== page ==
I could write a whole long race report but I can pretty much sum it up in four words:
[OK, OK, I’ll write a real race report.]
That’s the Whidbey Island Half in a nutshell… but really, it’s so much more than that. I had the pleasure of living in Oak Harbor, Whidbey’s largest city, when I was stationed at NAS Whidbey Island in 1999 and 2000. Oak Harbor is a small city with a small-town feel. Despite the hordes of Navy folks who come and go like the seasons, there are many who “homestead” and stick around for years and years. I was not fortunate to be one of those, though given the opportunity I might have made a go at it. 🙂 The day I left, I remember feeling quite despondent and I have missed the island ever since.
The course starts in the middle of town, auspiciously enough with an UPHILL start. That’s when I knew this was going to be a challenge, especially considering it was about 46 degrees with overcast, heavy skies that threatened rain and some seriously blustery winds. I went into the race with the goal of 2:15 or better, taking into account the hills I thought I expected. Well, I was about to be surprised.
Uphill, downhill, rolling hills, and all with this infernal WIND that kept blowing from all directions. It wasn’t like a headwind going one way and a tailwind coming back. It blew from side to side and all around. My hat almost flew away at one point, and at another, the tailwind was so fierce I kicked myself in the ankle and almost took a header. On more than one occasion I had to hang onto my hat to make sure it didn’t blow off again and also ensure my bib didn’t come tearing off the safety pins holding it to my shirt. The gusts were at least rolling through at 30+ mph. Thankfully it didn’t rain on top of that!
The first half of the course was *mostly* flat, with a few rollers at the beginning. Miles 5-6 were through downtown, and then we headed south into the Scenic Heights area – yes, Heights. It’s not a metaphor. We hit mile 6 and up and up and up we went. For about half a mile. With the strongest headwind I have ever encountered. Normally, my plan is to walk steep hills, but this time I just kept running, albeit at a slower pace. FINALLY we made it to the top and it was flat for a short time, then a slight downhill. I wanted to be elated about this until I thought about how it would be UPHILL on the way back. We passed houses, farmlands, and even a field with three horses – one black, one brown, and one tan and white – who were running around in a circle as if they were participating in their own track event. I grinned while watching them (until the wind threatened to whip my hat off my head again)…then they just stopped dead in their tracks, watching us run by down the road. After a moment or two, they started up again, running around in a circle.
We turned a corner, and guess what? Another hill! And more headwind! We were at about mile 8 by this point and I was starting to get quite tired of hills. I reminded myself that the San Francisco Marathon has more hills and buckled back down into myself to gut it out. Another gentle downhill, some more up, a banked curve (no runner likes those) and soon we were at the turnaround point, roughly the 15K mark. We headed back UP the hill and the wind started again. Would we never get any relief from this infernal wind??? After about a mile of that, there was a brief respite and then there was much rejoicing – a giant downhill portion. Needless to say, Jen likes downhills. A LOT. Sooooo, I took off running like the hounds of hell were behind me. It was glorious. We hit a flat patch, a slight uphill, then, at long last, that big half-mile hill I hated so much at the beginning? We were baaaaack! And it was downhill! I took off again, clocking myself at around 7:40/mile for a good portion of it. I started making up the seconds I had lost at the beginning.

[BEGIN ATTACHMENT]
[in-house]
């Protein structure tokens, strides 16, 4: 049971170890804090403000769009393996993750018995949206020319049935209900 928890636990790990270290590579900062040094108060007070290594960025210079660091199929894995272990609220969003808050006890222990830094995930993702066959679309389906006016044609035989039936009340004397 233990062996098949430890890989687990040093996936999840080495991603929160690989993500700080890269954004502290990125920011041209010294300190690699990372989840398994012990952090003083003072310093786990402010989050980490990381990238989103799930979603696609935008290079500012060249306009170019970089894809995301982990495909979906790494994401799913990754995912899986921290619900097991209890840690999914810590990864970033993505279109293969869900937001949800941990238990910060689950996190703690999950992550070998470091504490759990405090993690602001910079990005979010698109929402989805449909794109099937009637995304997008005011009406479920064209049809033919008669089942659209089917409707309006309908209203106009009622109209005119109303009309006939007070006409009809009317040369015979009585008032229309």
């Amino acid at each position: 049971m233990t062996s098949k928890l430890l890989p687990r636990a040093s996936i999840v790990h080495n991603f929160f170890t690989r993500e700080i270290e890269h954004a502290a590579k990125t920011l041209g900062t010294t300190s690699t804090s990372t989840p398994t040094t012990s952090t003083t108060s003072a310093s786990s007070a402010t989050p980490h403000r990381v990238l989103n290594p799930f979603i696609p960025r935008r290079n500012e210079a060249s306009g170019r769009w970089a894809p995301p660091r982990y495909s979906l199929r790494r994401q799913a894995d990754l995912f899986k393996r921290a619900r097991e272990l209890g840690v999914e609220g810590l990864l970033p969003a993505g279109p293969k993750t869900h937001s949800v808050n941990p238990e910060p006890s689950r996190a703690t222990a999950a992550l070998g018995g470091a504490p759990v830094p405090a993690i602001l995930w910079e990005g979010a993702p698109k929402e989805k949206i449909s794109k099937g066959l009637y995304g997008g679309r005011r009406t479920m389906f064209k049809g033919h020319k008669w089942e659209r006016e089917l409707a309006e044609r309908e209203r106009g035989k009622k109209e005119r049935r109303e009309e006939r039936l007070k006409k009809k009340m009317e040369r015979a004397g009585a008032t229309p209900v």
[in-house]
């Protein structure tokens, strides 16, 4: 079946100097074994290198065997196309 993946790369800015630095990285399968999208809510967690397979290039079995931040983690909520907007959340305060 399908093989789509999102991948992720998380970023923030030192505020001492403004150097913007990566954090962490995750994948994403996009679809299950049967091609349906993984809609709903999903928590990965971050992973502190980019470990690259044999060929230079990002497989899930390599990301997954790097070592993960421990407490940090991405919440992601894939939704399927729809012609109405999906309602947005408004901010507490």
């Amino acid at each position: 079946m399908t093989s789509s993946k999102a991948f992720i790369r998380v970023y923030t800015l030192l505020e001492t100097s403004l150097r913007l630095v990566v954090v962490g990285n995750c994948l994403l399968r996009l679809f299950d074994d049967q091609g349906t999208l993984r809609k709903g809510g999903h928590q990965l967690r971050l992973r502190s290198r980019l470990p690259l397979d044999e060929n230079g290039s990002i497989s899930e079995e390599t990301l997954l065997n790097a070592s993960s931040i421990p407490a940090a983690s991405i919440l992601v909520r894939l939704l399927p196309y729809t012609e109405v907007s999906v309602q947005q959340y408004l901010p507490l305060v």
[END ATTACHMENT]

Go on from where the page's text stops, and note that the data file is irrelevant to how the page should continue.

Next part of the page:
After the hill, we made a turn back into the park and I was flying down the gravel path – I passed a Brightroom photographer going at about what felt like 8:20/mile – I have a feeling I’m going to love that photo – and kept going. Finally, after another couple of turns, the finish line was in sight… and the wind came back! Argh! What I had intended as a sprint finish ended up as more of a fast trot because I just couldn’t beat that wind. I crossed the finish line in 2:07:12, average pace 9:40/mile, and my third fastest half marathon time to date. (Hence, the surprise! I did not see that one coming.)
It was so cold that I couldn’t feel my fingers – I quickly got my medal and my clothes bag (thankfully I had thought to pack my chocolate milk!!!) and threw on every bit of clothing in my bag. I was shivering so badly I could barely get my clothes on. I then waited for the shuttle and got back to my car as quickly as I could. I didn’t stick around for the post-race food or anything. I just wanted to be warm.
Fantastic race – I’ll defintely be back. Perhaps I’ll go for the whole enchilada next time and run 26.2! 🙂
10:31 (evil hill)
10:17 (other evil hill)
10:13 (slightly less evil hill)
9:08 (wee, downhill!)
8:22 (amazing downhill)
8:01 (0.1 mi sprint to the finish)